`bint -> bint -> bool `

`int -> int -> bool `

`float -> float -> bool `

`float -> int -> bool `

`int -> float -> bool `

`string -> string -> bool `

Prefix form of operator `>=`.
See : >=

` 'power : `bint -> bint -> bint``
`int -> bint -> bint `

`bint -> int -> bint `

`bint -> float -> float `

`float -> bint -> float `

`int -> int -> int `

`float -> float -> float `

`int -> float -> float `

`float -> int -> float `

Exponentiation.

` 'atan2 : `int -> bint -> float``
`bint -> int -> float `

`bint -> bint -> float `

`bint -> float -> float `

`float -> bint -> float `

`int -> int -> float `

`float -> float -> float `

`int -> float -> float `

`float -> int -> float `

The `atan2` function calculates the arc tangent of the two arguments `x` and `y`. It is similar to calculating the arc tangent of `y / x`, except that the signs of both arguments are used to determine the quadrant of the result. This function returns the result in radians, which is between `-Pi` and `PI` (inclusive).

` 'mod : `bint -> int -> bint``
`int -> bint -> bint `

`bint -> bint -> bint `

`bint -> float -> float `

`float -> bint -> float `

`int -> int -> int `

`float -> float -> float `

`int -> float -> float `

`float -> int -> float `

Integer and float remainder.

• Between integers, if `y` is not zero, the result of `x mod y` satisfies the following properties: `x == (x / y) * y + x mod y` and `abs(x mod y) < abs(y)`. If `y == 0`, `x mod y` raises `Division_by_zero`. Notice that `x mod y` is negative if `x < 0`.
• Between floats, `mod(a, b)` the returned value is `a -. n *. b`, where `n` is the quotient `a / b` rounded towards zero to an integer. If ```b == 0``` then `'nan` is returned.
• If an arument is an integer and the other is a float, the integer is first converted into a float.
• If an arument is an integer and the other is a big integer, the integer is first converted into a big integer.
• If an arument is a big integer and the other is a float, the big integer is first converted into a float.

` 'max : `bint -> int -> bint``
`int -> bint -> bint `

`bint -> bint -> bint `

`float -> bint -> float `

`bint -> float -> float `

`int -> int -> int `

`float -> float -> float `

`float -> int -> float `

`int -> float -> float `

`string -> string -> string `

`any -> any -> any `

`max(a,b)` returns `a` if `compare(a, b) > 0`.

Gives the usual meaning when the arguments are numerical or strings.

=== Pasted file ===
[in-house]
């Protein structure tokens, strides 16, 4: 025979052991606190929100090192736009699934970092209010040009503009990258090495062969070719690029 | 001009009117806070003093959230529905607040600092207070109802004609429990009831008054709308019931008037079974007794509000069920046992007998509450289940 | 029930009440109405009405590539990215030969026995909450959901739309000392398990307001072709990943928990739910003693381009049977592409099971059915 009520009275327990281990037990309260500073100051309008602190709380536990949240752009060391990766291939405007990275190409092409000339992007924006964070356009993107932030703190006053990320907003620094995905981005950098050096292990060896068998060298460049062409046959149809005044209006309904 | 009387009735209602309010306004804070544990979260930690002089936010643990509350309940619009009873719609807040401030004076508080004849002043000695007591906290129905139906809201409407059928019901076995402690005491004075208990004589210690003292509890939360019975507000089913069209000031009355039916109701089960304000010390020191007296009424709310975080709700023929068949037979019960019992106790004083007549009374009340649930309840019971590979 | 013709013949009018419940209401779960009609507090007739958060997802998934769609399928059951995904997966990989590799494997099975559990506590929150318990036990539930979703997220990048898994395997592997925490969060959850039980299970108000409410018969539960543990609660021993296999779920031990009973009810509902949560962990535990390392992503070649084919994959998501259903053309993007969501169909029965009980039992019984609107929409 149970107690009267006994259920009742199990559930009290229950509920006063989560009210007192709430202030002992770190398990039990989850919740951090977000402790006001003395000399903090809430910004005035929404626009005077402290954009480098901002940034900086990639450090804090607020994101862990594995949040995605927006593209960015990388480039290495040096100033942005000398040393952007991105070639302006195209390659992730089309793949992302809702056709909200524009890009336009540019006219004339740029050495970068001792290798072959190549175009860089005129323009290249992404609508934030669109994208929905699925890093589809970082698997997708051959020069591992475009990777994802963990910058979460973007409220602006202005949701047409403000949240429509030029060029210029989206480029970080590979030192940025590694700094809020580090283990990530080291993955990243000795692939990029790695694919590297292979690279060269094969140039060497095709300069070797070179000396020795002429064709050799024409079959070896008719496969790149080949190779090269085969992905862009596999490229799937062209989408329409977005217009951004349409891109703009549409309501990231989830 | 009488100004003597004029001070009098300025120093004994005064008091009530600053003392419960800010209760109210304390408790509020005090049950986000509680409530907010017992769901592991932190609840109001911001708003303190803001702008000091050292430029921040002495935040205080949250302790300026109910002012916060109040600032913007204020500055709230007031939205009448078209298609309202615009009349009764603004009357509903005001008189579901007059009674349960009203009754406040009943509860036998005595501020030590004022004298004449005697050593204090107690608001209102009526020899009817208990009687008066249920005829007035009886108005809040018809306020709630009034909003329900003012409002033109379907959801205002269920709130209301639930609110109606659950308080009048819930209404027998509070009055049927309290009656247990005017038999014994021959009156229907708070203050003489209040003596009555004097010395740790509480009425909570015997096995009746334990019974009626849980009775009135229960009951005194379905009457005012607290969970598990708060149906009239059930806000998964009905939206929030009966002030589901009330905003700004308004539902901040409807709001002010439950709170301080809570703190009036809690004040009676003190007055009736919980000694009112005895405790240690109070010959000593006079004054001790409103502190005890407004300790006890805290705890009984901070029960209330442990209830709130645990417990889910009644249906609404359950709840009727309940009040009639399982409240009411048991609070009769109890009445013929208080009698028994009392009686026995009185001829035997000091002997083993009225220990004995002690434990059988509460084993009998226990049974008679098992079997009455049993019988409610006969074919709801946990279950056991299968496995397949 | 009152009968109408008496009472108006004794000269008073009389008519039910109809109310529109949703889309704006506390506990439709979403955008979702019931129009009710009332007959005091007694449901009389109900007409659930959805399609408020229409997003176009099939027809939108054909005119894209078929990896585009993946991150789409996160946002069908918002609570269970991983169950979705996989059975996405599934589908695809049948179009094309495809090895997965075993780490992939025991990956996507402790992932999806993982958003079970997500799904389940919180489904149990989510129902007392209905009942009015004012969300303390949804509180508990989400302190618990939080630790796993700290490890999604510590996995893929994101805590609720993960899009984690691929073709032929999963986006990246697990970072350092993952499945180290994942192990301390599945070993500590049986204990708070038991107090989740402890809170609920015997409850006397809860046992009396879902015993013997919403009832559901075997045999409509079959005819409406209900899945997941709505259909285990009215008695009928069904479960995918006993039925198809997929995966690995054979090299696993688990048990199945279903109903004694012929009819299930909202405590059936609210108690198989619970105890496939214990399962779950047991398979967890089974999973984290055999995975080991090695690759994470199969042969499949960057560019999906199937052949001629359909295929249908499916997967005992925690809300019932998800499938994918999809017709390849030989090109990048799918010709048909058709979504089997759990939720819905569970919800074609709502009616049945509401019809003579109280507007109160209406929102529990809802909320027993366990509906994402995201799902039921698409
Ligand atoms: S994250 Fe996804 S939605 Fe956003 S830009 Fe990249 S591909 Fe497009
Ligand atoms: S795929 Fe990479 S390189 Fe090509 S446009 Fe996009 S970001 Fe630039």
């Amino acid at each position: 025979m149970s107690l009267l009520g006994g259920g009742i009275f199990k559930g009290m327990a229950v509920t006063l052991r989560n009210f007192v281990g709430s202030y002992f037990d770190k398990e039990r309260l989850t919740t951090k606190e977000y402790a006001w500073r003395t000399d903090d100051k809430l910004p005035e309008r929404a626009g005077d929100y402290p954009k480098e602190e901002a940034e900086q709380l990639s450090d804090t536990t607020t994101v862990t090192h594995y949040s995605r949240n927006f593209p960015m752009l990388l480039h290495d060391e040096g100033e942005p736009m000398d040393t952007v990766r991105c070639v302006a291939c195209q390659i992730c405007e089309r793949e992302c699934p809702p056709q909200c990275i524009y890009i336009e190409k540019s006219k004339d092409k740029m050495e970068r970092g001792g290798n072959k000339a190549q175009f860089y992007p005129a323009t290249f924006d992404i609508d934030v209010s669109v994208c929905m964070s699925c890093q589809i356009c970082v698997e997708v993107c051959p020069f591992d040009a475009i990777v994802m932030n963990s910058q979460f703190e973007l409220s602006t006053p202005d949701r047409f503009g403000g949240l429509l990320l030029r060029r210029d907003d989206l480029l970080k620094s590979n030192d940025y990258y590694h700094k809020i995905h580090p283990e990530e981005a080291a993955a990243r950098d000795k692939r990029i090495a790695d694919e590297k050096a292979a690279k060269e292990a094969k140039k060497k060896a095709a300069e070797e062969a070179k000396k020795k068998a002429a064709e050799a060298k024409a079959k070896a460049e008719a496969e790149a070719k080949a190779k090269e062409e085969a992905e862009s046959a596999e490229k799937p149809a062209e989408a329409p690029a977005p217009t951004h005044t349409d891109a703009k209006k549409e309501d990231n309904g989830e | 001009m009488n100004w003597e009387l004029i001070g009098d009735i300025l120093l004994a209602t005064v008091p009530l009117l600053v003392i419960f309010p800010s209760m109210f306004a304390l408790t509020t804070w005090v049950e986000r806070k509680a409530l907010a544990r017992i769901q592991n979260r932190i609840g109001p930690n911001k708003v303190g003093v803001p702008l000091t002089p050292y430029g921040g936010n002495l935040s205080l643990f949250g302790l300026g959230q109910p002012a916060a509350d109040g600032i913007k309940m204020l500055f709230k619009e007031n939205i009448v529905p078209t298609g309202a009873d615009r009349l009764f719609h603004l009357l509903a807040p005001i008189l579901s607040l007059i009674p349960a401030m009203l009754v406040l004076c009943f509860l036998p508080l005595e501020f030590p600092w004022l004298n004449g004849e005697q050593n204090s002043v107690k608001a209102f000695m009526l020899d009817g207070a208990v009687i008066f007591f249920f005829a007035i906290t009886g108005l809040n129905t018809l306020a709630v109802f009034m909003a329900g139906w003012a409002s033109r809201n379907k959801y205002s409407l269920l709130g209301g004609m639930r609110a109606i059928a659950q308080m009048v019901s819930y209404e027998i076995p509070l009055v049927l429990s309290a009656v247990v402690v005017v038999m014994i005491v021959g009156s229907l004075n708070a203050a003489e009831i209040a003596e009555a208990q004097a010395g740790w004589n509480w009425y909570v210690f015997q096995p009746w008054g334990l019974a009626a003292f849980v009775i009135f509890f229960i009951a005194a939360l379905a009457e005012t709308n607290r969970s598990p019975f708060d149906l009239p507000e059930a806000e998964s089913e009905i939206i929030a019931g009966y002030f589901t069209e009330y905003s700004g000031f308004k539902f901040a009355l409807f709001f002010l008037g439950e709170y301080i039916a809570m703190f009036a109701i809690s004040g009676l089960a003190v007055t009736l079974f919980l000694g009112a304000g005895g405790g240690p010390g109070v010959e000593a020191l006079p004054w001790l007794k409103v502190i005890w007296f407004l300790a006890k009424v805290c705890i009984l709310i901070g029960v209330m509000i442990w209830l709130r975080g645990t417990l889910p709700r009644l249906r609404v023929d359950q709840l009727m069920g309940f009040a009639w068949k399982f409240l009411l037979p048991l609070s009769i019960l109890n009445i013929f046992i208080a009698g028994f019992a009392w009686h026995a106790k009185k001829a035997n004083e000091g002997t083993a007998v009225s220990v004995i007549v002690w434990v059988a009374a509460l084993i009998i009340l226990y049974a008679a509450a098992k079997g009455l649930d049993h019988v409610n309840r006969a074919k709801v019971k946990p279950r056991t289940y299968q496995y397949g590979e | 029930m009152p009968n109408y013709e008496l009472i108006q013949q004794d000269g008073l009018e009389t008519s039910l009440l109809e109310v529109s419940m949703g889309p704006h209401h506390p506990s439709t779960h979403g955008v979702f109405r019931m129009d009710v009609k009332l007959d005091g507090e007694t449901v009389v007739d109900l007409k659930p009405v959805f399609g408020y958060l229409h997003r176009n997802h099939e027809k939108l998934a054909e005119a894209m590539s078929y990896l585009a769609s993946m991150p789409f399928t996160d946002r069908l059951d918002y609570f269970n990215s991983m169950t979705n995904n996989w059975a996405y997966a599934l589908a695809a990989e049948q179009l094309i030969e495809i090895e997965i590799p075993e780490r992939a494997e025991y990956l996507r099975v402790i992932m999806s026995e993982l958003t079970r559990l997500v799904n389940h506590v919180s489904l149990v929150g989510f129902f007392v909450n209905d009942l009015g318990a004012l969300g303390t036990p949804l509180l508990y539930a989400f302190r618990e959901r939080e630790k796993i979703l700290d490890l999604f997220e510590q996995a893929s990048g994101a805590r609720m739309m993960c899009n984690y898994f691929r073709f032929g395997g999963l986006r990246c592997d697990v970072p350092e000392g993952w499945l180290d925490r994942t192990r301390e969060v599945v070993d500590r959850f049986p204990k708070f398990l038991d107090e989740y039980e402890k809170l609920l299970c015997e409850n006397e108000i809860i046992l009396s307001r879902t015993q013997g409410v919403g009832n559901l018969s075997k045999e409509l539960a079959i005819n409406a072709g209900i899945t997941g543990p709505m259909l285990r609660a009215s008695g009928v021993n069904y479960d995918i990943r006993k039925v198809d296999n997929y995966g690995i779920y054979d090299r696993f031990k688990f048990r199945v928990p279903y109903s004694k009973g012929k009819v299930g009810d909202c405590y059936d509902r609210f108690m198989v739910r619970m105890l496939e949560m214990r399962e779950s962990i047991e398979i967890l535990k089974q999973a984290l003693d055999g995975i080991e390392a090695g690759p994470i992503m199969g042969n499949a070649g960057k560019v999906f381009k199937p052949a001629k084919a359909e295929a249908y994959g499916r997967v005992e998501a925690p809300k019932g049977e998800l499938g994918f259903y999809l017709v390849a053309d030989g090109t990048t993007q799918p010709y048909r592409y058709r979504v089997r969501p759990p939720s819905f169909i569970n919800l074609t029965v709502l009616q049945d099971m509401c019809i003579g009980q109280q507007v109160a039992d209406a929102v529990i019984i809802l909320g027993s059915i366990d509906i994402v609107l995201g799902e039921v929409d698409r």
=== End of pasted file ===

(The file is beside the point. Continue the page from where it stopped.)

` 'min : `bint -> int -> bint``
`int -> bint -> bint `

`bint -> bint -> bint `

`float -> bint -> float `

`bint -> float -> float `

`int -> int -> int `

`float -> float -> float `

`float -> int -> float `

`int -> float -> float `

`string -> string -> string `

`any -> any -> any `

`min(a,b)` returns `a` if `compare(a, b) < 0`.

Gives the usual meaning when the arguments are numerical or strings.

` 'exp : `bint -> float``
`int -> float `

`float -> float `

Exponential.

` 'acos : `bint -> float``
`int -> float `

`float -> float `

The `acos` trigonometric function. `acos(x)` calculates the arc cosine of `x`; that is the value whose cosine is `x`. If `x` falls outside the range -1 to 1, `acos` return `nan`.

` 'asin : `bint -> float``
`int -> float `

`float -> float `

The `asin` trigonometric function. `asin(x)` calculates the arc sine of `x`; that is the value whose sine is `x`. If `x` falls outside the range -1 to 1, `acos` return `nan`.

` 'atan : `bint -> float``
`int -> float `

`float -> float `

The `atan` trigonometric function. `atan(x)` calculates the arc tangent of `x`; that is the value whose tangent is `x`.

` 'cos : `bint -> float``
`int -> float `

`float -> float `

The `cos` trigonometric function. `cos(x)` calculates the cosine of `x`, where `x` is given in radians.

` 'sin : `bint -> float``
`int -> float `

`float -> float `

The `sin` trigonometric function. `sin(x)` calculates the sine of `x`, where `x` is given in radians.

` 'tan : `bint -> float``
`int -> float `

`float -> float `

The `tan` trigonometric function. `tan(x)` calculates the tangent of `x`, where `x` is given in radians.

` 'cosh : `bint -> float``
`int -> float `

`float -> float `

The `cosh` hyperbolic function. `cosh(x)` calculates the hyperbolic cosine of `x`, which is defined mathematically as `(exp(x) + exp(-x)) / 2`.

` 'sinh : `bint -> float``
`int -> float `

`float -> float `

The `sinh` hyperbolic function. `sinh(x)` calculates the hyperbolic sine of `x`, which is defined mathematically as `(exp(x) - exp(-x)) / 2`.

` 'tanh : `bint -> float``
`int -> float `

`float -> float `

The `tanh` hyperbolic function. `tanh(x)` calculates the hyperbolic tangent of `x`, which is defined mathematically as `sinh(x) / cosh(x)`.

` 'log : `bint -> float``
`int -> float `

`float -> float `

The natural logarithm. `log(0)` return `-inf` and the `log` of a negative argument returns `nan`.

` 'log10 : `bint -> float``
`int -> float `

`float -> float `

The base-10 logarithm. `log10(0)` return `-inf` and the `log10` of a negative argument returns `nan`.

` 'sqrt : `bint -> float``
`int -> float `

`float -> float `

The non-negative square root. Returns `nan` if its argument is strictly negative.

` 'ceil : `float -> int``
Round the given float to an integer value. `ceil f` returns the least integer value greater than or equal to `f`. `floor f` returns the greatest integer value less than or equal to `f`.
` 'floor : `float -> int``
Round the given float to an integer value. `floor f` returns the greatest integer value less than or equal to `f`. `ceil f` returns the least integer value greater than or equal to `f`.
` 'abs : `float -> float``
`bint -> bint `

`int -> int `

Return the absolute value of the argument.

` 'intof : `float -> int``
`string -> int `

`bint -> int `

`int -> int `

Conversion into an integer.

If the argument is a `float`, the given floating-point number is truncated into an integer. The result is unspecified if it falls outside the range of representable integers.